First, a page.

Borrowing money is usually the last thing a business owner or aspiring entrepreneur wants to do. But just like an annual physical exam is good for you, sometimes a business owner must borrow money to grow a business, start a new venture or simply survive hard times. For those who have never approached a bank for a business loan, the process can be confusing and intimidating. Knowledge of the loan process is key to overcoming that apprehension.
So how does it work? The starting point for every business loan is writing a business plan, describing how you intend to operate your company for the next three to five years. Gone are the days when you can visit with a banker for 15 minutes and walk out with a check. Preparing a business plan forces you to think about operational details and create financial projections. When your plan is ready, make an appointment to speak to a banker with whom you would like to form a long-term business relationship.
When assessing the merits of a loan request, the banker will focus on three main issues—good credit history, equity investment by the owner and collateral. What credit score is considered “good enough?” While this varies from bank to bank, a score of 700 or better should result in a serious evaluation of your loan request. Occasionally, those with scores as low as 650 earn a seat at the table. If your credit score is less than 650, you should take steps to repair your credit history before seeking a business loan.
Bankers usually insist that business owners also have some “skin in the game,” meaning that the owner has personal funds invested in the venture. The amount of equity bankers expect owners to invest varies from deal to deal, but the general rule is 20 percent of the total funding needed. This percentage varies up and down depending on the industry, perceived risk involved and strength of the business concept. To improve your chances of securing financing, show the bank that you have a secondary source of repayment of the debt—some source of funds other than the business itself. The income of a spouse not working in the business is a good example.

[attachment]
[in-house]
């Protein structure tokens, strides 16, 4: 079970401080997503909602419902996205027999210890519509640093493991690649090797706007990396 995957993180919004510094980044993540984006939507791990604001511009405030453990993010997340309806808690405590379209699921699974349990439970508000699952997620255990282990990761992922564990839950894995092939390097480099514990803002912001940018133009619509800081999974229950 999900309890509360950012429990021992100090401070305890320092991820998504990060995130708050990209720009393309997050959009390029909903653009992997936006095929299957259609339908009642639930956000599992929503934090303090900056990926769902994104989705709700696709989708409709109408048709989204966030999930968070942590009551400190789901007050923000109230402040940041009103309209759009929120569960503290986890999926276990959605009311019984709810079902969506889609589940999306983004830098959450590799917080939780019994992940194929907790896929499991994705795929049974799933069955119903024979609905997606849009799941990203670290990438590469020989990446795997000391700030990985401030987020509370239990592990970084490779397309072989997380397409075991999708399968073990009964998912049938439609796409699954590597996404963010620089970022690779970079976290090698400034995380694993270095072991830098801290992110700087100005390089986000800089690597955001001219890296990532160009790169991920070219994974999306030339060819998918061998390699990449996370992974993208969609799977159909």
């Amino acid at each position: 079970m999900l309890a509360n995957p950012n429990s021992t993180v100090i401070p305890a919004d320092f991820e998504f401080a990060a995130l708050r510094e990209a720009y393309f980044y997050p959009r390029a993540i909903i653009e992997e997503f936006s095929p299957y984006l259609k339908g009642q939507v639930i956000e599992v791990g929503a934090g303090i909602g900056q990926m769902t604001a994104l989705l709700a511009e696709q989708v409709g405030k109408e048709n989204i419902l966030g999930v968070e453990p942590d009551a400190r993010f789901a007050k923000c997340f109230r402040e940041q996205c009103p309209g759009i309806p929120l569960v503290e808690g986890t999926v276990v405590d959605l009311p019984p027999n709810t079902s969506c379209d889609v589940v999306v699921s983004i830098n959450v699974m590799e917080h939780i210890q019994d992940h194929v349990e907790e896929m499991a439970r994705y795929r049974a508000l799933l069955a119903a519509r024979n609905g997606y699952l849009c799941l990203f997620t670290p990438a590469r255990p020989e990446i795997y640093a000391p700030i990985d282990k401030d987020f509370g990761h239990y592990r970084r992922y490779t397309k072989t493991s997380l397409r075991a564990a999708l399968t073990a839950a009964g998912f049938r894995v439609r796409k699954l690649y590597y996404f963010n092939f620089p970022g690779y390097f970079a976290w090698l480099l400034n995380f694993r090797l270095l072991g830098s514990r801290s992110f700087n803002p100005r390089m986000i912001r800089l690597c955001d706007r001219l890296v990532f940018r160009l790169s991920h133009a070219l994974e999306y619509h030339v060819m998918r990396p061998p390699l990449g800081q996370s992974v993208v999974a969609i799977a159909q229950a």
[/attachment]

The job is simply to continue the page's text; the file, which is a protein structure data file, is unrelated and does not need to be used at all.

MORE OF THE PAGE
How much collateral will the bank require? Banks become much more willing to make a loan when the value of the collateral pledged is equal to or greater than the loan amount. The value placed on each asset for collateral purposes is determined by the bank. The purchase price or fair market value of the item does not determine its collateral value. For example, banks commonly value inventory at around 55 percent of its purchase price, and accounts receivable at 85 percent of face value.
You want me to do what?
So, you are at the closing table with a great business plan, good credit score, collateral, and equity invested yourself. It’s a “done deal,” right? Unfortunately, no. At some point in the process, the bank will require you to sign a “personal guaranty” of the debt. Many entrepreneurs labor under a misunderstanding that their business can borrow money without subjecting the owners to any personal debt risk. Additionally, most banks expect the borrower to pledge personal assets as collateral, often including a second lien on their home. Try selling that one to your spouse. When borrowing money for your business, be assured that you are jumping in with both feet!
What if you are a little light on collateral, your credit score isn’t quite as good as the banker would like, or the bank thinks your business idea is a bit too risky for them to make the loan? Fortunately there is a solution available to bankers in these situations. When a bank perceives a loan to be too risky, there are many federal, state and local loan programs the bank can use to enable them to proceed with the loan. Below left is a chart describing just a few of the many government loan programs available to area banks.
At the federal level, the Small Business Administration (SBA) has far more loan programs available than those listed. All SBA programs work in a similar fashion—the bank loans the money and the SBA guarantees (essentially co-signs your loan) repayment of 50 to 90 percent of the loan amount. If the borrower fails to pay, the SBA pays the bank. The borrower first must obtain loan approval from the bank. If the bank agrees to loan the money, it will obtain the SBA’s signature on your behalf. An owner investment of 20 percent is usually mandatory.
State, county and city loan programs generally operate in similar ways. A bank must be the “lead lender,” loaning the majority of the amount requested and analyzing the borrower’s creditworthiness. The governmental body will loan the remainder, up to the maximum applicable to that program. One big advantage of these programs is the low interest rate charged, usually below the prime rate. Locally, Peoria, Tazewell and Woodford counties have loan programs, as well as the cities of Peoria, East Peoria, Chillicothe, Makinaw, Pekin, Eureka, El Paso and Metamora. iBi
Ken Klotz is director of the Turner Center for Entrepreneurship at Bradley University, which provides business counseling, technical assistance, training and educational activities for individuals interested in owning their own businesses.
Financing options can be confusing. For help in sorting out the possibilities, contact the Turner Center for Entrepreneurship at Bradley University by calling 677-4321.